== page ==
by Ted Manna
AR Political Correspondent
October 29, 2011
FLA. DEMOCRATS HEAR IT LIKE THEY WANT IT
DUMMERSTON, Vt. -- It always seems that every triumph for President Barrack Obama usually comes with a caveat.
The death of Muammar Qaddafi and the liberation of Libya falls into that category. While it is always good to see a dictator fall, it cannot be forgotten that Obama committed U.S. forces to attack another country without first consulting with Congress.
Maybe President Obama is hoping no one notices how he violated the Constitution and the War Powers Act in unilaterally making the decision to attack Libya.
Even President George W. Bush made a token effort to involve Congress into the process of going to war in Afghanistan and Iraq. Not Mr. Obama.
It's hard to say what is worse: that Mr. Obama is continuing the Bush Doctrine of attacking any country we see fit, or that the hopelessly gridlocked political situation in Washington that has blocked nearly every domestic initiative of Obama's has extended to foreign policy.
And speaking of Iraq, the President's announcement of the total withdrawal of the 41,000-member U.S. military force currently in Iraq by the end of this year again is a great thing.
However, the caveat is that there will be at least 5,500 private military contractors (the new euphemism for mercenaries) to protect the 17,000 State Department employees and civilians who will fill the largest U.S. embassy in the world in Baghdad.
Also, a signed agreement negotiated by the Bush Administration in 2008 between the U.S. and Iraq stipulates that all U.S. forces must leave by Dec. 31, 2011. The Obama Administration sought to keep troops in Iraq beyond that date, but a deal with the Iraqi government broke down over a U.S. demand to grant legal immunity to U.S. soldiers if they commit any serious crimes.
Because the Iraqi government refused to promise not try American soldiers in Iraqi courts, a mercenary army will take the place of U.S. forces on Jan. 1. 2012.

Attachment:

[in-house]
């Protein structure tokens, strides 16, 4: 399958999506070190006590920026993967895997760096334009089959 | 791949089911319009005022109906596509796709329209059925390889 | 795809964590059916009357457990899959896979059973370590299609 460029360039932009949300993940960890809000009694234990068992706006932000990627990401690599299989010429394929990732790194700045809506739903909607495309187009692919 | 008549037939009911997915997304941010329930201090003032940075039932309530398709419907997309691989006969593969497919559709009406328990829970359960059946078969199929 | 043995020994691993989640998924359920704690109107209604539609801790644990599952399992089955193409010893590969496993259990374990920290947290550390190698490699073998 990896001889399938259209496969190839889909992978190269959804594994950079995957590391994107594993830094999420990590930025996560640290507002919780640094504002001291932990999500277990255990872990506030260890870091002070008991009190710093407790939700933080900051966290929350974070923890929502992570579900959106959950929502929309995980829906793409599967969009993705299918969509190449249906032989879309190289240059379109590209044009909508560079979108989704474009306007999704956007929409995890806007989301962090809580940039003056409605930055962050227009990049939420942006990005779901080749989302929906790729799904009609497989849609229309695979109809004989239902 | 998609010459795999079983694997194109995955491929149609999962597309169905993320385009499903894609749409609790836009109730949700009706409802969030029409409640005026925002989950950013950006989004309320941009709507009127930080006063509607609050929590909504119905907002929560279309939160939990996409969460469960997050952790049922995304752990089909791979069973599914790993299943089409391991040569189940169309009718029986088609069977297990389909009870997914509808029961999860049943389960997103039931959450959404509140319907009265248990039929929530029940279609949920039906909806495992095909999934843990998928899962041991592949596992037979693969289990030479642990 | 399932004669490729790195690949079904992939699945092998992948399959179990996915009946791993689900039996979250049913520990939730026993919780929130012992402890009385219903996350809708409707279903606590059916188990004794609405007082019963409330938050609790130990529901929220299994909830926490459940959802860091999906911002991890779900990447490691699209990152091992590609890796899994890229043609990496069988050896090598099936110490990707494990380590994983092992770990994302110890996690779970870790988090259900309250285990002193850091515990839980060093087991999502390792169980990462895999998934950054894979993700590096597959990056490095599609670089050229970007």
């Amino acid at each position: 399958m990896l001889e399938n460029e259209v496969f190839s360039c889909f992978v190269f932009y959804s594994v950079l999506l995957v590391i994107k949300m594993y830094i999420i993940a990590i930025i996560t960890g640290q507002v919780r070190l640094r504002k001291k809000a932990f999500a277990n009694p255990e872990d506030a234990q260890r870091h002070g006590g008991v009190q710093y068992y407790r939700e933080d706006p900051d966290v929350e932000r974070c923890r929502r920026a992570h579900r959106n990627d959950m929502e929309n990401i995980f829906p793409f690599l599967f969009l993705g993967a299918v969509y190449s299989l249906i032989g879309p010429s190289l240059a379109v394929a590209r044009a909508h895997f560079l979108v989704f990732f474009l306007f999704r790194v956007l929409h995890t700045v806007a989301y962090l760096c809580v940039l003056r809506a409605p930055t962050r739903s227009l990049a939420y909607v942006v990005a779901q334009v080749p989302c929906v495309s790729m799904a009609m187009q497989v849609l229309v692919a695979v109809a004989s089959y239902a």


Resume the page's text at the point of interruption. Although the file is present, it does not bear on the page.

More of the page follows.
So, while it is good that U.S. soldiers are coming home, it is still distressing that the U.S. invasion of Iraq is ending the way it began - with spin and lies. And, as we saw with the decision to bomb Libya, the Bush doctrine lives one.
That is the result of the refusal of President Obama and Congress to punish the responsible leaders for plunging this country into an unnecessary and immoral war that has cost the lives of more than 4,440 U.S. service men and women and hundreds of thousands of Iraqi civilians.
The pattern has now been set. The Executive Branch now has absolute power to send this nation to war, and has absolute power to do whatever it sees fit in the ongoing so-called War on Terror.
We see this in the revelations that the U.S. government is still reading emails and eavesdropping on phone conversations without a court warrant.
Or in the network of secret prisons to hold and torture terrorist suspects that is still operating.
Or in the decision Mr. Obama made last month to order a drone plane to attack and kill Anwar al-Awlaki, a U.S. citizen of Yemeni descent living in exile in Yemen. Even though al-Awlaki was a U.S. citizen with full Constitutional protections, he was ordered killed without due process and without being charged with a crime because of alleged links to al-Qaida.
When the President can order an American citizen killed without ever presenting an indictment; when a President can act as judge, jury and executioner: Do we still have a functioning democracy?
It is a shame that the freak show otherwise known as the Republican Party is ignoring all this. All they want to do is attack Mr. Obama, yet there is only the sound of chirping crickets when one brings up the multitude of violations of constitutional and international law committed by the Obama Administration.
Maybe it's because they don't mind seeing most of the Bush Administration's foreign policy being continued under President Obama, and hope to do more of it if a Republican retakes the White House. Despite all the screeching and name-calling by conservatives, Mr. Obama has arguably done a better job carrying out the Bush Administration's foreign policy than Mr. Bush himself.
That is as good an explanation as any for why there is silence regarding President Obama continuing the Bush Doctrine, and flouting the Constitution and international law as vigorously as the previous Administration. But this silence certainly doesn't do our nation any good.
It cannot be said enough. If the Democrats wish to make the case that four more years of Obama is the only thing standing between us and the barbarians at the gate, President Obama has to prove that he is not merely the most recent President Bush, except with brains.
We are overdue for a more modest foreign policy and a wind-down of the American Empire. But as is the case with his domestic agenda, Mr. Obama talks a good game and does little to make his deeds match his lofty rhetoric. We deserve better.
Chief of AR Correspondents Randolph T. Holhut has been a journalist in New England for more than 30 years. He edited "The George Seldes Reader" (Barricade Books). He can be reached at email@example.com.